• Construction and Environmental Compliance and Restoration (CECR): $360.7 million (the request was $419.8 million).
  • Office of Inspector General:  $37.9 million (the request was $38.1 million).

The big winners were planetary exploration and human exploration.  Many other accounts also saw increases of varying magnitude.  Space Operations was the only area of flight programs to get less than requested — $4.951 billion instead of $5.0976 billion.  Since commercial crew and commercial cargo were funded at their requested levels, the reductions will have to come from other parts of the account such as International Space Station operations or Space and Flight Support.  The $68 million cut to Safety, Security and Mission Services and the $59 million cut to CECR could affect NASA’s internal operations.  They fund day-to-day operations and construction projects at NASA’s field centers around the country, for example, including cybersecurity activities.

The next step for the omnibus appropriations bill is to get a “rule” from the House Rules Committee spelling out what amendments may be offered (if any) and how much time is allowed for debate.  The committee will meet tomorrow (Tuesday) at 3:00 pm ET.   The text of the bill and explanatory statement are posted on the Rules Committee’s website.  The bill will then go the House floor for debate and a vote, then to the Senate, then to the President’s desk.  That is all expected to completed before Friday midnight when the existing CR expires.

Congress has been able to be generous to NASA for the past several years because Congress and the Obama White House agreed to relax spending caps imposed by the 2011 Budget Control Act (BCA).  The last agreement relaxed the caps through FY2017.  They return for FY2018.  Whether the Trump Administration and Congress will agree to relax them — or repeal the law entirely — remains to be seen.   President Trump asserted in his FY2018 budget blueprint that he had repealed the BCA for defense spending.  He cannot repeal a law; Congress must do that.  In any case, “repealing” only the limits for defense spending while keeping them for non-defense spending (like NASA) would certainly encounter strong resistance in Congress, especially from Democrats.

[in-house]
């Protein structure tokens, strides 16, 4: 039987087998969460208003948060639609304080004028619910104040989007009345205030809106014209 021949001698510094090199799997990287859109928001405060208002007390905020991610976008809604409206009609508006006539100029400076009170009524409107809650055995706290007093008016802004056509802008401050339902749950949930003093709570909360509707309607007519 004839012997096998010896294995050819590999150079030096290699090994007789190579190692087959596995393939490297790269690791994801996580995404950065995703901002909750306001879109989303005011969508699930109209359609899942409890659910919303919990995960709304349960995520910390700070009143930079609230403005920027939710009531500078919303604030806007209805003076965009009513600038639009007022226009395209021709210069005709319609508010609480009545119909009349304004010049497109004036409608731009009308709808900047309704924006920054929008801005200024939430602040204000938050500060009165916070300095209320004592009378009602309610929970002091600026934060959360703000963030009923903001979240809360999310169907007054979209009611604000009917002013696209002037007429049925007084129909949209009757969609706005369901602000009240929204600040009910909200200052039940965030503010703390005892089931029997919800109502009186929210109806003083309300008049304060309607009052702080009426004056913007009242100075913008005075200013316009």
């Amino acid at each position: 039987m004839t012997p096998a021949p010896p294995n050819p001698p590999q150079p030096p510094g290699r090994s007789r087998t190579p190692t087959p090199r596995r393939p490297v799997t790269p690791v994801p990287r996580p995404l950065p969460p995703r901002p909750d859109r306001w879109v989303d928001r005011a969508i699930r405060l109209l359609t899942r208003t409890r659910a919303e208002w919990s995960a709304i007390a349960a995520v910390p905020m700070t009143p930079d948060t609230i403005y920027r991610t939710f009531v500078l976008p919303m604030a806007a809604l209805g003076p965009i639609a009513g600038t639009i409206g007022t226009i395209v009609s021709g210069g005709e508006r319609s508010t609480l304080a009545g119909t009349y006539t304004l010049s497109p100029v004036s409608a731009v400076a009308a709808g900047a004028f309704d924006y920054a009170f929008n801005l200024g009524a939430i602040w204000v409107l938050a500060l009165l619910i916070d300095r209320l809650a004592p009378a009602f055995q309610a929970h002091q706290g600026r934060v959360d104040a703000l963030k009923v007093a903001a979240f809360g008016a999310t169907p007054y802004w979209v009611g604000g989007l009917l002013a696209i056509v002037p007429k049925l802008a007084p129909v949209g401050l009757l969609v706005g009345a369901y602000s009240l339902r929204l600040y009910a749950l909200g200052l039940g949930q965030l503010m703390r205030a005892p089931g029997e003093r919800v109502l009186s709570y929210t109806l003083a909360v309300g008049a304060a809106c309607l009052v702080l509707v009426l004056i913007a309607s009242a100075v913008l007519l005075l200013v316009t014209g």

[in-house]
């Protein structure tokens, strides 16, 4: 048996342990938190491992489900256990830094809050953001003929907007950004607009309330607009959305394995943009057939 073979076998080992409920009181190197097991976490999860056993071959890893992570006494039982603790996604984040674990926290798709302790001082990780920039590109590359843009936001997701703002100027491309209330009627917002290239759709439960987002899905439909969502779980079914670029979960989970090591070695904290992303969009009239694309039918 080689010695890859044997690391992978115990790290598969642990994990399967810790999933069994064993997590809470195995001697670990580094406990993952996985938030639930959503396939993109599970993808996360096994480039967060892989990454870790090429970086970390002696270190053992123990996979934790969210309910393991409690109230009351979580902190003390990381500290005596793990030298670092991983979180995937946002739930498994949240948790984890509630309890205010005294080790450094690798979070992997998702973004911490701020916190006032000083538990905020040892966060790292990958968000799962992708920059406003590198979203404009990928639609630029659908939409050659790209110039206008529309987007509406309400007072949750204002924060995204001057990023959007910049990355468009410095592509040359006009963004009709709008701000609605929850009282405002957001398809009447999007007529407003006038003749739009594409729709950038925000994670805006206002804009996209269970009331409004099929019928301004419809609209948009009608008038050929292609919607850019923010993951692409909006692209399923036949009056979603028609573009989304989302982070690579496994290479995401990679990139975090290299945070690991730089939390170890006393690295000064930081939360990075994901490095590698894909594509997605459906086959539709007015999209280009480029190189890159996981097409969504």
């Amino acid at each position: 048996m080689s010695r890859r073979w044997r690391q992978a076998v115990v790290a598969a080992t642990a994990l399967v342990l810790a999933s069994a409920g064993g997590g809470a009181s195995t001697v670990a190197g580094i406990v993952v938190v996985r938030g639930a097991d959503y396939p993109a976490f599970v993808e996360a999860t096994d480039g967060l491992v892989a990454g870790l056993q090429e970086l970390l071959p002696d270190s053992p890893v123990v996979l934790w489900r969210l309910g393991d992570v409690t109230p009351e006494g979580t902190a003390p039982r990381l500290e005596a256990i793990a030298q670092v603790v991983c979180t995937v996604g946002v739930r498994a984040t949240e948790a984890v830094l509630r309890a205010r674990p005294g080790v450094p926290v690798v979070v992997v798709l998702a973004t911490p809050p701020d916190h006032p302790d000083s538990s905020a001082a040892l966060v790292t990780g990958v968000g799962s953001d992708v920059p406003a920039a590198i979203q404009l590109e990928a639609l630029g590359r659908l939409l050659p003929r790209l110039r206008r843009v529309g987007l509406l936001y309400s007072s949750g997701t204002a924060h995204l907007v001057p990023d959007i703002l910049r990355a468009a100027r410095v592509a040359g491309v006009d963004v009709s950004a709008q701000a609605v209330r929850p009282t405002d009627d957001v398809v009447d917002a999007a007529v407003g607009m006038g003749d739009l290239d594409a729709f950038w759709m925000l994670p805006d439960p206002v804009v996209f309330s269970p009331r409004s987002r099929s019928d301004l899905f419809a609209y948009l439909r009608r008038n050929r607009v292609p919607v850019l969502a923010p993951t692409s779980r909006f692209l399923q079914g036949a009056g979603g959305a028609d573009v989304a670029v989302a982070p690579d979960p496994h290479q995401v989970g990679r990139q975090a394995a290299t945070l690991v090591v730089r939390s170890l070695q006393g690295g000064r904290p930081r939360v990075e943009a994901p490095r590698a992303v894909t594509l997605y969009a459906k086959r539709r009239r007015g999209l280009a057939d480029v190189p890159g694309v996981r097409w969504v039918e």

The point is that the largely happy outcome for NASA in FY2017 may not be a bellwether for FY2018 or future years.  NASA clearly has strong support in Congress, especially from the powerful chairmen of the House and Senate CJS subcommittees — Rep. John Culberson (R-TX) and Sen. Richard Shelby (R-AL) — but NASA is just one small part of federal spending, which is deeply affected by debates over tax reform and deficit reduction.  Anything can happen.

Correction: an earlier version of this article incorrectly stated that the bill and explanatory statement did not provide details on funding under the Exploration account.  A table in the explanatory statement does specify the following:  Orion, $1.35 billion; SLS, $2.15 billion; Exploration Ground Systems, $429 million, and Exploration R&D, $395 million.